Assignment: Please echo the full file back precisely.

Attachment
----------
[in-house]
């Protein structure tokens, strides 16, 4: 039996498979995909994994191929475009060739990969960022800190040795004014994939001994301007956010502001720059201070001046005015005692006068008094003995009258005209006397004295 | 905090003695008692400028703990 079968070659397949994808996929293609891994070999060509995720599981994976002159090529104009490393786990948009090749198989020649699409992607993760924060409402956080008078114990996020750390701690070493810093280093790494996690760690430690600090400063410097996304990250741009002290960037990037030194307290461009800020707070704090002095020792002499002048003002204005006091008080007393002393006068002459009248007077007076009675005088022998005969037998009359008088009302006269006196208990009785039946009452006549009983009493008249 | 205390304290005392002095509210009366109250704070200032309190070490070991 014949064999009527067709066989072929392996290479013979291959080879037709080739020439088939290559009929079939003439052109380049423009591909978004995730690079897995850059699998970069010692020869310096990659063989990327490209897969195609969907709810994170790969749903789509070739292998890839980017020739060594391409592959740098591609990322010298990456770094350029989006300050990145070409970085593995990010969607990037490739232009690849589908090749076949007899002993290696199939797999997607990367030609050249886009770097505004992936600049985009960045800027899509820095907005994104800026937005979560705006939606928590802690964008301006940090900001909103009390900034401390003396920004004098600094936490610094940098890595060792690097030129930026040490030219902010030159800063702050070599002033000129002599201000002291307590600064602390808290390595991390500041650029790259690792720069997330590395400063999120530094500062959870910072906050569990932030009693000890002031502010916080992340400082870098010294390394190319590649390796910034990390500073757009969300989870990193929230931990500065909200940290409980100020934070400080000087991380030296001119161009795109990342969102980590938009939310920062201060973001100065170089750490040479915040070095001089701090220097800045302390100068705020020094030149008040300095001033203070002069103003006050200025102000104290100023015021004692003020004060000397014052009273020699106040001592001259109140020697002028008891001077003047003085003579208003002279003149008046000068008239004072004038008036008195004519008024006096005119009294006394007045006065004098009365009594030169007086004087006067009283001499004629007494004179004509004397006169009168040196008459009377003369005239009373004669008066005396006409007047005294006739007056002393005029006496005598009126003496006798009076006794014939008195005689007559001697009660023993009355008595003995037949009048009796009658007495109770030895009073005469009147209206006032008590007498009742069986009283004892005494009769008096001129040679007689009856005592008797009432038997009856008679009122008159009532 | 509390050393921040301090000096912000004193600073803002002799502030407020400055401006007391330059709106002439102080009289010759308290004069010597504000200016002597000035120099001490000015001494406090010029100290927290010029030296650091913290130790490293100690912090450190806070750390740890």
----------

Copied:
[in-house]
């Protein structure tokens, strides 16, 4: 039996498979995909994994191929475009060739990969960022800190040795004014994939001994301007956010502001720059201070001046005015005692006068008094003995009258005209006397004295 | 905090003695008692400028703990 079968070659397949994808996929293609891994070999060509995720599981994976002159090529104009490393786990948009090749198989020649699409992607993760924060409402956080008078114990996020750390701690070493810093280093790494996690760690430690600090400063410097996304990250741009002290960037990037030194307290461009800020707070704090002095020792002499002048003002204005006091008080007393002393006068002459009248007077007076009675005088022998005969037998009359008088009302006269006196208990009785039946009452006549009983009493008249 | 205390304290005392002095509210009366109250704070200032309190070490070991 014949064999009527067709066989072929392996290479013979291959080879037709080739020439088939290559009929079939003439052109380049423009591909978004995730690079897995850059699998970069010692020869310096990659063989990327490209897969195609969907709810994170790969749903789509070739292998890839980017020739060594391409592959740098591609990322010298990456770094350029989006300050990145070409970085593995990010969607990037490739232009690849589908090749076949007899002993290696199939797999997607990367030609050249886009770097505004992936600049985009960045800027899509820095907005994104800026937005979560705006939606928590802690964008301006940090900001909103009390900034401390003396920004004098600094936490610094940098890595060792690097030129930026040490030219902010030159800063702050070599002033000129002599201000002291307590600064602390808290390595991390500041650029790259690792720069997330590395400063999120530094500062959870910072906050569990932030009693000890002031502010916080992340400082870098010294390394190319590649390796910034990390500073757009969300989870990193929230931990500065909200940290409980100020934070400080000087991380030296001119161009795109990342969102980590938009939310920062201060973001100065170089750490040479915040070095001089701090220097800045302390100068705020020094030149008040300095001033203070002069103003006050200025102000104290100023015021004692003020004060000397014052009273020699106040001592001259109140020697002028008891001077003047003085003579208003002279003149008046000068008239004072004038008036008195004519008024006096005119009294006394007045006065004098009365009594030169007086004087006067009283001499004629007494004179004509004397006169009168040196008459009377003369005239009373004669008066005396006409007047005294006739007056002393005029006496005598009126003496006798009076006794014939008195005689007559001697009660023993009355008595003995037949009048009796009658007495109770030895009073005469009147209206006032008590007498009742069986009283004892005494009769008096001129040679007689009856005592008797009432038997009856008679009122008159009532 | 509390050393921040301090000096912000004193600073803002002799502030407020400055401006007391330059709106002439102080009289010759308290004069010597504000200016002597000035120099001490000015001494406090010029100290927290010029030296650091913290130790490293100690912090450190806070750390740890």